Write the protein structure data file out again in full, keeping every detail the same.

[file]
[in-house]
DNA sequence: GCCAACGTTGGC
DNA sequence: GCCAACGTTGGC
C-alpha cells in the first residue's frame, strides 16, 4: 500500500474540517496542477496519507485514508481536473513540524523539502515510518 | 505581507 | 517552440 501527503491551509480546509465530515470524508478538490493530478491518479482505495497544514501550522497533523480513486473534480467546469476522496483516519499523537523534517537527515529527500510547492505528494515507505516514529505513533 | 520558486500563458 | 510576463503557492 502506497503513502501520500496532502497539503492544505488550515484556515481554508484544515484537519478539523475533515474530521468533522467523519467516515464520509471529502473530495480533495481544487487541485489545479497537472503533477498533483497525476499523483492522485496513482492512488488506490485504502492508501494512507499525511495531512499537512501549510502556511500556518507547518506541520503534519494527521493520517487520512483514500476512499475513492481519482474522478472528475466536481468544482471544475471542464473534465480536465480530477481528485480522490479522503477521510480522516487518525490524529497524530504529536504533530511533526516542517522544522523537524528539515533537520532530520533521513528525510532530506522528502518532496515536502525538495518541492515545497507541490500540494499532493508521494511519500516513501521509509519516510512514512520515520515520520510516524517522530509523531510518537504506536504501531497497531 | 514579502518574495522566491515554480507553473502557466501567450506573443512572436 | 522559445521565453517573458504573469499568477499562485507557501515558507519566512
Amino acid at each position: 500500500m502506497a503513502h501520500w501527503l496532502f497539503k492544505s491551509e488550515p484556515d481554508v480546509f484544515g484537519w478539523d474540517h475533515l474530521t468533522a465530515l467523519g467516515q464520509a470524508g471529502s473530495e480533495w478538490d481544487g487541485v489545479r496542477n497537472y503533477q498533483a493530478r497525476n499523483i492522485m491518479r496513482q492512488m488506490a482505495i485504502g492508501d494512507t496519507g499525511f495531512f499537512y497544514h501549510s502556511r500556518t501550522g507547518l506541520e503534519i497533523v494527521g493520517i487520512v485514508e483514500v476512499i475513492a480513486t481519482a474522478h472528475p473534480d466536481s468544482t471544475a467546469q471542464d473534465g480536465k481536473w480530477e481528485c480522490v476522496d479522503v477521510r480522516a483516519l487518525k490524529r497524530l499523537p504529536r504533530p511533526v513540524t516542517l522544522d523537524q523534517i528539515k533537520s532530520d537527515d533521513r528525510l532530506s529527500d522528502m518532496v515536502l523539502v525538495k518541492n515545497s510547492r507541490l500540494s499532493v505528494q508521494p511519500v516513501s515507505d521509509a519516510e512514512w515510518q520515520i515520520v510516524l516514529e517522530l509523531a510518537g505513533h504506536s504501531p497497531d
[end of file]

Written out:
[in-house]
DNA sequence: GCCAACGTTGGC
DNA sequence: GCCAACGTTGGC
C-alpha cells in the first residue's frame, strides 16, 4: 500500500474540517496542477496519507485514508481536473513540524523539502515510518 | 505581507 | 517552440 501527503491551509480546509465530515470524508478538490493530478491518479482505495497544514501550522497533523480513486473534480467546469476522496483516519499523537523534517537527515529527500510547492505528494515507505516514529505513533 | 520558486500563458 | 510576463503557492 502506497503513502501520500496532502497539503492544505488550515484556515481554508484544515484537519478539523475533515474530521468533522467523519467516515464520509471529502473530495480533495481544487487541485489545479497537472503533477498533483497525476499523483492522485496513482492512488488506490485504502492508501494512507499525511495531512499537512501549510502556511500556518507547518506541520503534519494527521493520517487520512483514500476512499475513492481519482474522478472528475466536481468544482471544475471542464473534465480536465480530477481528485480522490479522503477521510480522516487518525490524529497524530504529536504533530511533526516542517522544522523537524528539515533537520532530520533521513528525510532530506522528502518532496515536502525538495518541492515545497507541490500540494499532493508521494511519500516513501521509509519516510512514512520515520515520520510516524517522530509523531510518537504506536504501531497497531 | 514579502518574495522566491515554480507553473502557466501567450506573443512572436 | 522559445521565453517573458504573469499568477499562485507557501515558507519566512
Amino acid at each position: 500500500m502506497a503513502h501520500w501527503l496532502f497539503k492544505s491551509e488550515p484556515d481554508v480546509f484544515g484537519w478539523d474540517h475533515l474530521t468533522a465530515l467523519g467516515q464520509a470524508g471529502s473530495e480533495w478538490d481544487g487541485v489545479r496542477n497537472y503533477q498533483a493530478r497525476n499523483i492522485m491518479r496513482q492512488m488506490a482505495i485504502g492508501d494512507t496519507g499525511f495531512f499537512y497544514h501549510s502556511r500556518t501550522g507547518l506541520e503534519i497533523v494527521g493520517i487520512v485514508e483514500v476512499i475513492a480513486t481519482a474522478h472528475p473534480d466536481s468544482t471544475a467546469q471542464d473534465g480536465k481536473w480530477e481528485c480522490v476522496d479522503v477521510r480522516a483516519l487518525k490524529r497524530l499523537p504529536r504533530p511533526v513540524t516542517l522544522d523537524q523534517i528539515k533537520s532530520d537527515d533521513r528525510l532530506s529527500d522528502m518532496v515536502l523539502v525538495k518541492n515545497s510547492r507541490l500540494s499532493v505528494q508521494p511519500v516513501s515507505d521509509a519516510e512514512w515510518q520515520i515520520v510516524l516514529e517522530l509523531a510518537g505513533h504506536s504501531p497497531d